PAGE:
I didn’t think I would ever be a cruise kind of person, but then this Newfoundland Circumnavigation expedition cruise came up on my radar. I had this idea that cruising is only on ships that are floating cities and where you eat and drink yourself silly. When I learned about Adventure Canada, I simply had to think again…
I spent two weeks at the beginning of October sailing counterclockwise around Newfoundland aboard the Nassau registered ship, Ocean Endeavour, with the expedition team from Adventure Canada.
There were about 180 or so “guests” plus about thirty staff on board the ship. It was big enough to be comfortable, but small enough that you could make good friends. The food was excellent, often local, and the expedition adventures were superbly planned.
Every morning, we’d wake up at a new port of call. We’d dress for the (usually beautiful) weather and get to shore via zodiacs. There were outdoor activities for every fitness level. Hiking was popular, but there was also kayaking, mountain biking, diving, painting and drawing. Expedition experts were along from all the academic fields you could think of. Biology, archaeology, geology, photography, anthropology…
There were also two Newfoundland authors and an authority on Canada’s national parks.
And to top it all off, there were musicians. Singer, songwriter and cultural expert Tony Oxford; Gerry Strong, flute and whistle player; and the amazing Alan Doyle, former lead singer with the internationally renowned Newfoundland band, Great Big Sea. We had no choice but to be happily immersed in the culture of Newfoundland.
By the end of two weeks, most of us wished we had been born and raised on this gorgeous island where humour and unique turns of phrase come off the tongue like the ever-present waterfalls over the rocks above every town.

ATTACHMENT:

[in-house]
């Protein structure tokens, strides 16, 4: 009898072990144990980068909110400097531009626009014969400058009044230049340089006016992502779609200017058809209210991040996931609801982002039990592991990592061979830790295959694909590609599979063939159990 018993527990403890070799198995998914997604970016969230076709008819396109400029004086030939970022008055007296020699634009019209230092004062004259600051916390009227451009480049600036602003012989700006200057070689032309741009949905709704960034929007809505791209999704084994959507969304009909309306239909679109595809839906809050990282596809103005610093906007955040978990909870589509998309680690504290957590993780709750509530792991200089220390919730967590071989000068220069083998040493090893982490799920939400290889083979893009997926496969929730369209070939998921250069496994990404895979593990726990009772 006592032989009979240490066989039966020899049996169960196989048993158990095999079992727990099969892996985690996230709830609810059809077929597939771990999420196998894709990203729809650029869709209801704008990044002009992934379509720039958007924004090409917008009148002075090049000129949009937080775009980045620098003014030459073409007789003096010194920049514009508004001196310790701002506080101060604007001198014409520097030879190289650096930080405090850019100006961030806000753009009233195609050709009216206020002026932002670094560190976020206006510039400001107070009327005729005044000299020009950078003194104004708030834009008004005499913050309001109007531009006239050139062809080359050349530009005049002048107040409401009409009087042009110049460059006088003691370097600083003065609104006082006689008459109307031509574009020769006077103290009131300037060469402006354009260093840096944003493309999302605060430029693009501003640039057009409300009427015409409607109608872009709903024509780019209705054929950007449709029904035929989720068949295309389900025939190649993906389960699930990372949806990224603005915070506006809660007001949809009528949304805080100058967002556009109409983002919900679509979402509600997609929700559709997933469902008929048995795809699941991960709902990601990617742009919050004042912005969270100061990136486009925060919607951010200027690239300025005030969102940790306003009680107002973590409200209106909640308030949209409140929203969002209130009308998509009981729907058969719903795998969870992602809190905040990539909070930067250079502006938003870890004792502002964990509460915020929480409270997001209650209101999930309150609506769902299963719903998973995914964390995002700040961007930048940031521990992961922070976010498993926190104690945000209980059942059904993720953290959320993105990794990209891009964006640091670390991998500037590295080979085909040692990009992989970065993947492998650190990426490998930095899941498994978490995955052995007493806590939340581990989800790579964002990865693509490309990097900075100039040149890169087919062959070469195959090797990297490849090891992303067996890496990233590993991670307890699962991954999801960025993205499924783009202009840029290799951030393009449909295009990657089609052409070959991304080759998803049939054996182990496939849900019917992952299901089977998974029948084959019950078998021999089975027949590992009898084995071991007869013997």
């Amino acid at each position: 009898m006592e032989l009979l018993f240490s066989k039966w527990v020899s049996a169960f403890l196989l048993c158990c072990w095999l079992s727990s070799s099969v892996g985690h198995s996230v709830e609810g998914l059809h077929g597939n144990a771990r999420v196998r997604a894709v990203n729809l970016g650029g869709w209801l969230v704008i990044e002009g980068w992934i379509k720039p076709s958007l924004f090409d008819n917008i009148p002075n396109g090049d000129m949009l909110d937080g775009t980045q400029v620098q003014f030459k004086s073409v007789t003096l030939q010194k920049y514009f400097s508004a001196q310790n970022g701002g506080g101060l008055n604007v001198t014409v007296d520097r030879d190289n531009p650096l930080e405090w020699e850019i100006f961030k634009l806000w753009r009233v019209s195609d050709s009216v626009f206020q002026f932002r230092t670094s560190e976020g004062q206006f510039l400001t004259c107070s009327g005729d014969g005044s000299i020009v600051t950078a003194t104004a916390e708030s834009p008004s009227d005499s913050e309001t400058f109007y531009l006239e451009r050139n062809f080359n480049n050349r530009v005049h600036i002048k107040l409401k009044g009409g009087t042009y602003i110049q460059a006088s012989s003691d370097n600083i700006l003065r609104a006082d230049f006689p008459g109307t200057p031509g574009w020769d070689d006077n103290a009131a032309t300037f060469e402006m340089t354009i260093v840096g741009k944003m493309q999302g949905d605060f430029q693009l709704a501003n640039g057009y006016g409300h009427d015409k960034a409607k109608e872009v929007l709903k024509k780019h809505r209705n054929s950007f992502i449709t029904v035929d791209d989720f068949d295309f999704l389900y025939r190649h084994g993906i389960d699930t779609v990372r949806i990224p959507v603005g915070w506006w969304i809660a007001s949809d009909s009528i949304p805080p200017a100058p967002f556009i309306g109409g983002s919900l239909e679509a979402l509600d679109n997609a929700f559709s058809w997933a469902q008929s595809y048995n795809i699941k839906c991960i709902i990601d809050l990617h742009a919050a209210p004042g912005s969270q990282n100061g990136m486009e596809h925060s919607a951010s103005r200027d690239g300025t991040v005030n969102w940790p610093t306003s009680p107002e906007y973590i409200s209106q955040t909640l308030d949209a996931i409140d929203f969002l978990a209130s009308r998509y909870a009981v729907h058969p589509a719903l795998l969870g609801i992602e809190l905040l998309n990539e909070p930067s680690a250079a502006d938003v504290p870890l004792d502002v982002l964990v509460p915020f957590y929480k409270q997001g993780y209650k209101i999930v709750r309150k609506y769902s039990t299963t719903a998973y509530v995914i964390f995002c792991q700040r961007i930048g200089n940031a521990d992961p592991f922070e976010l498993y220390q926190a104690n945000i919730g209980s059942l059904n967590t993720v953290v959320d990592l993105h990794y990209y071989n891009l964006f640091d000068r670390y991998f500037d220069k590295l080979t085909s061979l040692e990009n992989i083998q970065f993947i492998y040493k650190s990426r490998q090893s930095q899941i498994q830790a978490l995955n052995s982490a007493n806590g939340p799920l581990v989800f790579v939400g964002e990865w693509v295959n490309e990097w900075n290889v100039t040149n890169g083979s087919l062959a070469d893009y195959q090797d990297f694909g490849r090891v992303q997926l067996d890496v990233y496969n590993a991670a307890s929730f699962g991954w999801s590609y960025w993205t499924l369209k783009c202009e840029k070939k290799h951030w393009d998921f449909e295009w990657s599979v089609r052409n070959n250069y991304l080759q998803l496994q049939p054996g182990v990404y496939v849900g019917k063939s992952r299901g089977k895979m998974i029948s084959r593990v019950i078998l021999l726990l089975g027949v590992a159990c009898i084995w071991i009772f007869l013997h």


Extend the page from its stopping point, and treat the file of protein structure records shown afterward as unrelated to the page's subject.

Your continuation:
We visited twelve places during our circumnavigation, many of them off the usual tourist track. There were UNESCO world heritage sites such as Red Bay and L’Anse Aux Meadows, where we learned about Basque whalers and Norse settlers occupying these shores.
We visited famous lighthouses, remote fiords, and an indigenous community. At Gros Morne, we even walked on brown rusting rocks from the uplifted earth’s mantle that provided evidence for Tectonic Plate theory.
We visited ‘outports’ (some of the oldest European settlements in Canada) where whole communities were having to choose whether to stay or to leave, life having been so tenuous and difficult since the cod fishery was banned in 1992.
This was an adventure where you found you’d received more than double what you’d expected. It was travel that was active, engaging and above all, meaningful. Not what you think a cruise would be, not at all.
I came away with a greater understanding of the challenges of living and surviving on a rocky island in the north Atlantic Ocean, the most easterly place in all of North America. It made us all appreciative and thoughtful about this beautiful place, affectionately called The Rock by those who call it home.